Dr. Hartman's lab at the University of Pittsburgh Regional Biocontainment Laboratory has the necessary federal approvals to work at BSL-3, advanced equipment, and trained staff to successfully implement large research grants and contracts aimed at understanding the pathogenesis of infectious diseases.

Lab Members


Cynthia McMillen, PhD (post-doc)

Aaron Walters, MS (Research Technician)

Michael Kujawa, MS (PhD student)
Noah Salama (MS student)

Joseph Albe (MPH-PEL student)

Tiffany Thompson (MPH-PEL student)

Stacey Barrick (Project Coordinator)

Jeneveve Lundy (Veterinary Technician)

Past Staff:
Jacquelyn M. Bales (Research Technician)
Diana Powell (Veterinary Technician)
Laura Bethel (Research Technician)

Past Students:
Aaron Walters - MS degree awarded December 2016. Thesis: "The effect of infection route on disease outcome in rats infected with Rift Valley fever virus."


Michael Kujawa - MS degree awarded April 2016.  Thesis: "Understanding the neuropathogenesis of Rift Valley Fever using in vitro and in vivo models."


Jonathan Berback - MPH-PEL degree awarded December 2015.  Thesis: "Antiviral activity of primary human trophoblast conditioned media against Rift Valley Fever virus."


David Jung - MPH-PEL degree awarded December 2015.  Thesis: "Efficacy and Cytotoxicity of Novel Antiviral Compounds Against Rift Valley Fever Virus."


Amy L. Caroline - MS degree awarded April 2013.  Thesis: "Characterization of the humoral immune response in rats and non-human primates exposed to aerosolized virulent Rift Valley Fever virus."

Outbreak and Field Experience

Time Period




April – May 2005

Marbug Hemorrhagic Fever

Luanda, Angola

1. Worked as a team to establish a safe field laboratory for work with high-hazard BSL-4 viruses in a third-world setting under extreme conditions.

2. Ran the diagnostic molecular biology laboratory which used a real-time Taqman PCR assay to diagnose blood, serum, and swab specimens from suspected cases of Marburg Hemorrhagic Fever.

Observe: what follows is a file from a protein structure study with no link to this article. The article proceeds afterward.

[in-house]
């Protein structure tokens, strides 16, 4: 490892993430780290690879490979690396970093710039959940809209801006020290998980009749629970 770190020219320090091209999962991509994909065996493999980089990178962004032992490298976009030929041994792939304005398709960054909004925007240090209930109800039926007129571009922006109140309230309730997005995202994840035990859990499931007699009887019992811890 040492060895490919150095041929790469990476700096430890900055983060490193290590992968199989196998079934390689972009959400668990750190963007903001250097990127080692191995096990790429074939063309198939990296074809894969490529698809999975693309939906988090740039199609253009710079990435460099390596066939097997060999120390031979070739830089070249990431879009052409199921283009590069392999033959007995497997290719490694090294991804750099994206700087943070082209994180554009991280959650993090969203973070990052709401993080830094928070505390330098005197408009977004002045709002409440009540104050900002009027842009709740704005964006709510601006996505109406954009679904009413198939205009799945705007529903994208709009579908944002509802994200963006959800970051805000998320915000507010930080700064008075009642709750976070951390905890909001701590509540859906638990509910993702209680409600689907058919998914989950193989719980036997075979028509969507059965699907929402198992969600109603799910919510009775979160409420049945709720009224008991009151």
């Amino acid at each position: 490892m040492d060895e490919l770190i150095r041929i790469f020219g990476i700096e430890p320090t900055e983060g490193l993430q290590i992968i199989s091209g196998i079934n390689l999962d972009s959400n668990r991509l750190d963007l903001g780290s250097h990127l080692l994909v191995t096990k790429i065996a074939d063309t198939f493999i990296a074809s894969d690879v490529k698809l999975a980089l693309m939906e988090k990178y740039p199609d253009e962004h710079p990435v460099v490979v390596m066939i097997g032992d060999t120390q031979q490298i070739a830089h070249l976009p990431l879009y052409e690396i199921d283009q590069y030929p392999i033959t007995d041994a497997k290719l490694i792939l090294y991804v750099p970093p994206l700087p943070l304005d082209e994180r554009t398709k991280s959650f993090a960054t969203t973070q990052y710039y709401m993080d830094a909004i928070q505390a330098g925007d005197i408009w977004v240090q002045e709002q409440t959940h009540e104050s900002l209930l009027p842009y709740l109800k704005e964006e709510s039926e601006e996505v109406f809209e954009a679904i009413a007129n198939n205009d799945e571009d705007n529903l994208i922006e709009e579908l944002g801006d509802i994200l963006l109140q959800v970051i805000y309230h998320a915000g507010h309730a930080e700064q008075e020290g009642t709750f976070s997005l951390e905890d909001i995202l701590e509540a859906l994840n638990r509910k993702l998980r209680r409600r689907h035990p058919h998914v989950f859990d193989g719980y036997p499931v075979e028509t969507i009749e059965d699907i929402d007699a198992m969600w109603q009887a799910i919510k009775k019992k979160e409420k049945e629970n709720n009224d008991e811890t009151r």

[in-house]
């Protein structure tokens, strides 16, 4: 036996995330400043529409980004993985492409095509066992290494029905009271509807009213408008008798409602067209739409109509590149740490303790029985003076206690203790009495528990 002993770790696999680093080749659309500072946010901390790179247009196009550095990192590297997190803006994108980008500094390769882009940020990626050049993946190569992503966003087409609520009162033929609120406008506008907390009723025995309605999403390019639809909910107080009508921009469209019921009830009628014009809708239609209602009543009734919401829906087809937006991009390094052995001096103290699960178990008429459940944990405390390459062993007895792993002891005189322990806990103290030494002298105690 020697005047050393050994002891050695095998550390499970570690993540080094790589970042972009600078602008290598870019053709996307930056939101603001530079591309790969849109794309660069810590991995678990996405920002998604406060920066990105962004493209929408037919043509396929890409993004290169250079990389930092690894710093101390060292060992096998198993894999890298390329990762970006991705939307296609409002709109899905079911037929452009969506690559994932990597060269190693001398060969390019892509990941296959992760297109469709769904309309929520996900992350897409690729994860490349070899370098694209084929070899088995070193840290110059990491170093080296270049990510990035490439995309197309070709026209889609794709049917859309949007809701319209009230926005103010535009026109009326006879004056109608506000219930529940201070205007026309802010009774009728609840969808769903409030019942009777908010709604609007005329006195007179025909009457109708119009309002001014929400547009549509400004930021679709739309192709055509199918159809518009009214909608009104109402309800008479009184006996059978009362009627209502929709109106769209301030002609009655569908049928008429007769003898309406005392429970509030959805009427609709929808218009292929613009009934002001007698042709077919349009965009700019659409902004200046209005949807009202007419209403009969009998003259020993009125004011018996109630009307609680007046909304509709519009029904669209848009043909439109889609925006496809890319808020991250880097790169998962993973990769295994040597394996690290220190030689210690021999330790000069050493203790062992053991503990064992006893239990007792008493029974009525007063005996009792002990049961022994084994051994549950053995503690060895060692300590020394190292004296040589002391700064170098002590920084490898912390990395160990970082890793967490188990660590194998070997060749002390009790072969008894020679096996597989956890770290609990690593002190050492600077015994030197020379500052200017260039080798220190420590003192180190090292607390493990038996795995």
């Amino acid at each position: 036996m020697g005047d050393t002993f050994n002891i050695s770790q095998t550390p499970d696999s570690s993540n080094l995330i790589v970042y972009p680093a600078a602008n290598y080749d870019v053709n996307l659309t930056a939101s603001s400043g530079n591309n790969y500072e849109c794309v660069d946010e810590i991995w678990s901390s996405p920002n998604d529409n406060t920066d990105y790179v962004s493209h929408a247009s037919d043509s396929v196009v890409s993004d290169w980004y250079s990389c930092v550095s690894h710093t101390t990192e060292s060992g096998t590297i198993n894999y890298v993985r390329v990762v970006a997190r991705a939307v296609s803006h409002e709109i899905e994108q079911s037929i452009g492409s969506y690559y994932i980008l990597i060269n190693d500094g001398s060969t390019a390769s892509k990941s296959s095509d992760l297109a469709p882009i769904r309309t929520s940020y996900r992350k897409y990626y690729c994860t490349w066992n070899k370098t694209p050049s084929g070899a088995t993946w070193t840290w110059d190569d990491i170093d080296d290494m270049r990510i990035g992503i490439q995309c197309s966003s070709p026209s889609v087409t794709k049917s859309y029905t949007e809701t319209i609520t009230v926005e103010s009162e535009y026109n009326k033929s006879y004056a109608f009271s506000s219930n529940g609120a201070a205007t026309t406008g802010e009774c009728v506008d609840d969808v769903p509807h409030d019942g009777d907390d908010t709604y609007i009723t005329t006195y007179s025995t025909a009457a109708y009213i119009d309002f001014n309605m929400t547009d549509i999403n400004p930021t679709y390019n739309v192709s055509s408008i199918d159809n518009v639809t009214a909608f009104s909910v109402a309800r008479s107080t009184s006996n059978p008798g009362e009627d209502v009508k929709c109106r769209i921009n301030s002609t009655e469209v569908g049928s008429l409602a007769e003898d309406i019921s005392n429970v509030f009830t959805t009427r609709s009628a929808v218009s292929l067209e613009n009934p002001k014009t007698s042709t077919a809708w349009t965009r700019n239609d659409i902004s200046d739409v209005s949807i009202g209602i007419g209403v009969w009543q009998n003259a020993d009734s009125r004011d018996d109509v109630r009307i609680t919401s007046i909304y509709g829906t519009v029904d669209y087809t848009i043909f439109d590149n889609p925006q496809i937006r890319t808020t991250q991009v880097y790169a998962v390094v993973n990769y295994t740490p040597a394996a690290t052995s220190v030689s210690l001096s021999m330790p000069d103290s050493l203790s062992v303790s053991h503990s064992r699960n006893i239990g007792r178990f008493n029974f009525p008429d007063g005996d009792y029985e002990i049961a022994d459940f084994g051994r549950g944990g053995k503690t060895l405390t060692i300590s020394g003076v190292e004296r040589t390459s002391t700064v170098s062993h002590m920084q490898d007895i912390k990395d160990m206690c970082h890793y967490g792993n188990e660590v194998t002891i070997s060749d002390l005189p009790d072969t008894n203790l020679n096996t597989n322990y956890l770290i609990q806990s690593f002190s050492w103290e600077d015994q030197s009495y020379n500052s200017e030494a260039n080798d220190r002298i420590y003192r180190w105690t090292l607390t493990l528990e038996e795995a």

3. Analyzed data, monitored quality control standards, and reported case results to the Ministry of Health and World Health Organization.


February – March 2007

Rift Valley Fever (Kenya)

Atlanta, GA

Provided laboratory support for team deployed in Nairobi, Kenya. Performed RT-PCR amplification and genome sequencing of veterinary specimens obtained by field laboratory.

Professional Memberships

American Society for Microbiology (ASM)

American Society for Virology (ASV)

American Biological Safety Association (ABSA)

American Society of Tropical Medicine and Hygeine (ASTMH)

American Committee on Arthropod-borne viruses (ACAV)

International Society for NeuroVirology

Selected Publications

Full list of publications through My NCBI.

ORCID: 0000-0002-0857-2973

Scopus Author ID: 7102651927

Google Scholar

Most recent listed first:
Wonderlich, E.R., Z.D Swan, S.J. Bissel, A.L. Hartman, J.P. Carney, K.J.
O’Malley, A.O. Obadan, J. Santos,, R. Walker, T.J. Sturgeon, L.J. Frye Jr, P.
Maiello, C.A. Scanga, J.D. Bowling, A.L. Bouwer, P.A. Duangkhae, C.A. Wiley, J.L. Flynn, J. Wang, K.S. Cole, D.R. Perez, D.S. Reed, and S.M. Barratt-Boyes. 2017. Widespread virus replication in alveoli drives acute respiratory distress syndrome in aerosolized H5N1 influenza infection of macaques. Journal of Immunology. 198. DOI:

Caroline, A.L., M.R. Kujawa, T. Oury, D.S. Reed, and A.L. Hartman.  2016.  Inflammatory biomarkers associated with lethal Rift Valley fever encephalitis in the Lewis rat model.  Frontiers in Microbiology.  6:1509.  DOI:10.3389/fmicb.2015.01509.  

Mirza, S.K., T.R. Tragon, M.B. Fukui, M.S. Hartman, and A.L. Hartman.  2015. Microbiology for Radiologists: How to Minimize Infection Transmission in the Radiology Department.  RadioGraphics.  45(4). DOI:

Caroline, A.L., D.S. Powell, L.M. Bethel, T.D. Oury, D.S. Reed, and A.L. Hartman.  2014. Broad spectrum antiviral activity of Favipiravir (T-705): Protection from highly lethal inhalational Rift Valley Fever.  PLOS Neglected Tropical Diseases. 8(4):e2790. DOI:10.1371/journal.pntd.0002790.
Reed, D.S., Bethel, L.M., Powell, D.S., A.L. Hartman. 2014.  Differences in aerosolization of Rift Valley Fever virus resulting from choice of inhalation exposure chamber: implications for animal challenge studies. Pathogens & Disease. DOI:10.1111/2049-632X.12157.
Powell, D.S., R.C. Walker, D.T. Heflin, D. Fisher, J.B. Kosky, L.C. Homer, D.S. Reed, K.S. Cole, A.M. Trichel, and A.L. Hartman.  2014. Development of novel mechanisms for housing, handling, and remote monitoring of common marmosets at animal biosafety level 3.  Pathogens & Disease.  DOI: 10.1111/2049-632X.12140.
Hartman, A.L., Powell, D.S., Bethel, L.M., Caroline, A.L., Schmid, R.J., Oury, T., and Reed, D.S.